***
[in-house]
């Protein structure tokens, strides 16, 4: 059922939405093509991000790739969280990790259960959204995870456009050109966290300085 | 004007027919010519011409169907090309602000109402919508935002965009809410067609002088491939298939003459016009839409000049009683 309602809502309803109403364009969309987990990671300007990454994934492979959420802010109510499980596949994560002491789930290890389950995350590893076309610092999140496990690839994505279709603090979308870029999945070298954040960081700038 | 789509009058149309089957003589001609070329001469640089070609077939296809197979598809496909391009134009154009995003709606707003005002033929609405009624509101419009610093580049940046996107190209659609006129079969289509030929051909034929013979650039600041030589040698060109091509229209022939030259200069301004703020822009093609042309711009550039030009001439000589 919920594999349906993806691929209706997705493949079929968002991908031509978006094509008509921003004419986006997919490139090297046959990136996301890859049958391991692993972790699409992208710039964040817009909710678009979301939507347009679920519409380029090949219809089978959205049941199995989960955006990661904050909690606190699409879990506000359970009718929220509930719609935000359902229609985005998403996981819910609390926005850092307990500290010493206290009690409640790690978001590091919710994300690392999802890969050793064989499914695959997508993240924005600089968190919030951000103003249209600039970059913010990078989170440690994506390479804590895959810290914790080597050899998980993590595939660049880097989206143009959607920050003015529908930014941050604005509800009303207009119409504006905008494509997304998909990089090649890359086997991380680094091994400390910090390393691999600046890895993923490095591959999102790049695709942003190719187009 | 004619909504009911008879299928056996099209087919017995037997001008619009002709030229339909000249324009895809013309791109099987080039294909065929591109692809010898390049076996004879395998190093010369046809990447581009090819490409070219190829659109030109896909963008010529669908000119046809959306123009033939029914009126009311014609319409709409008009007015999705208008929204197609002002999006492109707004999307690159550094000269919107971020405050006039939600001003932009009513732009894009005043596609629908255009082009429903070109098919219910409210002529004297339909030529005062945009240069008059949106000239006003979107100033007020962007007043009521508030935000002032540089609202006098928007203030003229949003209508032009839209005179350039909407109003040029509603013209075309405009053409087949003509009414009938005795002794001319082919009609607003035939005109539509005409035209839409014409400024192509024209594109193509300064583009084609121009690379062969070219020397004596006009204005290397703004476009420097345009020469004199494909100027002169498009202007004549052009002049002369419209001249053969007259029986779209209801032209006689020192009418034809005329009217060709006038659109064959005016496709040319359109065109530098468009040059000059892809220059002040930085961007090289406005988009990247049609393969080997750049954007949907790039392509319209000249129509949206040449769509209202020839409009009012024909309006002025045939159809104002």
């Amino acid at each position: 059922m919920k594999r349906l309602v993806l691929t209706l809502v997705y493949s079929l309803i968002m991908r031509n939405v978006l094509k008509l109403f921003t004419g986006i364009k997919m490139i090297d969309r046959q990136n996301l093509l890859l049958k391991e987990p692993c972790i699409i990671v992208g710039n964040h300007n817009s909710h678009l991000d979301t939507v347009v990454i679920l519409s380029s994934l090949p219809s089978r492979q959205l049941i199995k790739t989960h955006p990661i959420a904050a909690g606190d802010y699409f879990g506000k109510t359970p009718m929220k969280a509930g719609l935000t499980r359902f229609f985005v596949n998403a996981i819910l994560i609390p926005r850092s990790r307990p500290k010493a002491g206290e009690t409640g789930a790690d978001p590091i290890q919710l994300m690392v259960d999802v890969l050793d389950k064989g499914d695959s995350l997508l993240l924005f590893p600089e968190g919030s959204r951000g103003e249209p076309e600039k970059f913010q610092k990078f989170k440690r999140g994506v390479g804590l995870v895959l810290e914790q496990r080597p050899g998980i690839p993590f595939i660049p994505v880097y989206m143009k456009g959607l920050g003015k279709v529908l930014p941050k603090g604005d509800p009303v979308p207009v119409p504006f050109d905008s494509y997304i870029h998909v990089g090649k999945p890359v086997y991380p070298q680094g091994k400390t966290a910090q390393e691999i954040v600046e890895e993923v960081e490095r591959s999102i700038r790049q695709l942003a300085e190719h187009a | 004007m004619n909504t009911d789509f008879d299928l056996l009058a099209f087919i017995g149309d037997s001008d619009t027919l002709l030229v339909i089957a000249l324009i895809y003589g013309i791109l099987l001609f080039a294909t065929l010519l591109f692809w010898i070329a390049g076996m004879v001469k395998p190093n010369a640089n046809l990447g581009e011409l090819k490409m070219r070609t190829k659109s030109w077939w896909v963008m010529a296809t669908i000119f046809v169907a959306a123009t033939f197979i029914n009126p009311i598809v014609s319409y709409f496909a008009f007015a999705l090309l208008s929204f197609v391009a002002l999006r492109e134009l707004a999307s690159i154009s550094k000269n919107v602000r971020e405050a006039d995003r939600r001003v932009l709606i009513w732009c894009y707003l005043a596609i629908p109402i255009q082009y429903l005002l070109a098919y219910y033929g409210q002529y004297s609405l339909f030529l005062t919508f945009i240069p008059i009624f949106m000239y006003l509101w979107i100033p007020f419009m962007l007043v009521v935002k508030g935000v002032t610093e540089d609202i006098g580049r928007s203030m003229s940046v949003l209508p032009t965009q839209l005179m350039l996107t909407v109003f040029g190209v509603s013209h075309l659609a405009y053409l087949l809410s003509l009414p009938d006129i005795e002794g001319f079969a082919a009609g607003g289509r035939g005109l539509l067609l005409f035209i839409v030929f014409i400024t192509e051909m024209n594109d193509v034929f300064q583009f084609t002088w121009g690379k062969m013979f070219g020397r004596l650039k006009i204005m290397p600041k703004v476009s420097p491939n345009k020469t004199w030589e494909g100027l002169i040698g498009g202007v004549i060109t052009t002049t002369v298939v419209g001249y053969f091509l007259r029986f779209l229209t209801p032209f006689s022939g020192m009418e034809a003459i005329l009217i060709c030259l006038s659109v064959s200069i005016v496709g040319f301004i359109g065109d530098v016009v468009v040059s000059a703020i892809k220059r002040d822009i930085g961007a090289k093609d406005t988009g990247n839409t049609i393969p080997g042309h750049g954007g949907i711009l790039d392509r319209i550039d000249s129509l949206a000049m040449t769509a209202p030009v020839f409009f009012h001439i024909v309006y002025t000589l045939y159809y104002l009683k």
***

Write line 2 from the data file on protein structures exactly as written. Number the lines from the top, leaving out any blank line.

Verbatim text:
């Protein structure tokens, strides 16, 4: 059922939405093509991000790739969280990790259960959204995870456009050109966290300085 | 004007027919010519011409169907090309602000109402919508935002965009809410067609002088491939298939003459016009839409000049009683 309602809502309803109403364009969309987990990671300007990454994934492979959420802010109510499980596949994560002491789930290890389950995350590893076309610092999140496990690839994505279709603090979308870029999945070298954040960081700038 | 789509009058149309089957003589001609070329001469640089070609077939296809197979598809496909391009134009154009995003709606707003005002033929609405009624509101419009610093580049940046996107190209659609006129079969289509030929051909034929013979650039600041030589040698060109091509229209022939030259200069301004703020822009093609042309711009550039030009001439000589 919920594999349906993806691929209706997705493949079929968002991908031509978006094509008509921003004419986006997919490139090297046959990136996301890859049958391991692993972790699409992208710039964040817009909710678009979301939507347009679920519409380029090949219809089978959205049941199995989960955006990661904050909690606190699409879990506000359970009718929220509930719609935000359902229609985005998403996981819910609390926005850092307990500290010493206290009690409640790690978001590091919710994300690392999802890969050793064989499914695959997508993240924005600089968190919030951000103003249209600039970059913010990078989170440690994506390479804590895959810290914790080597050899998980993590595939660049880097989206143009959607920050003015529908930014941050604005509800009303207009119409504006905008494509997304998909990089090649890359086997991380680094091994400390910090390393691999600046890895993923490095591959999102790049695709942003190719187009 | 004619909504009911008879299928056996099209087919017995037997001008619009002709030229339909000249324009895809013309791109099987080039294909065929591109692809010898390049076996004879395998190093010369046809990447581009090819490409070219190829659109030109896909963008010529669908000119046809959306123009033939029914009126009311014609319409709409008009007015999705208008929204197609002002999006492109707004999307690159550094000269919107971020405050006039939600001003932009009513732009894009005043596609629908255009082009429903070109098919219910409210002529004297339909030529005062945009240069008059949106000239006003979107100033007020962007007043009521508030935000002032540089609202006098928007203030003229949003209508032009839209005179350039909407109003040029509603013209075309405009053409087949003509009414009938005795002794001319082919009609607003035939005109539509005409035209839409014409400024192509024209594109193509300064583009084609121009690379062969070219020397004596006009204005290397703004476009420097345009020469004199494909100027002169498009202007004549052009002049002369419209001249053969007259029986779209209801032209006689020192009418034809005329009217060709006038659109064959005016496709040319359109065109530098468009040059000059892809220059002040930085961007090289406005988009990247049609393969080997750049954007949907790039392509319209000249129509949206040449769509209202020839409009009012024909309006002025045939159809104002």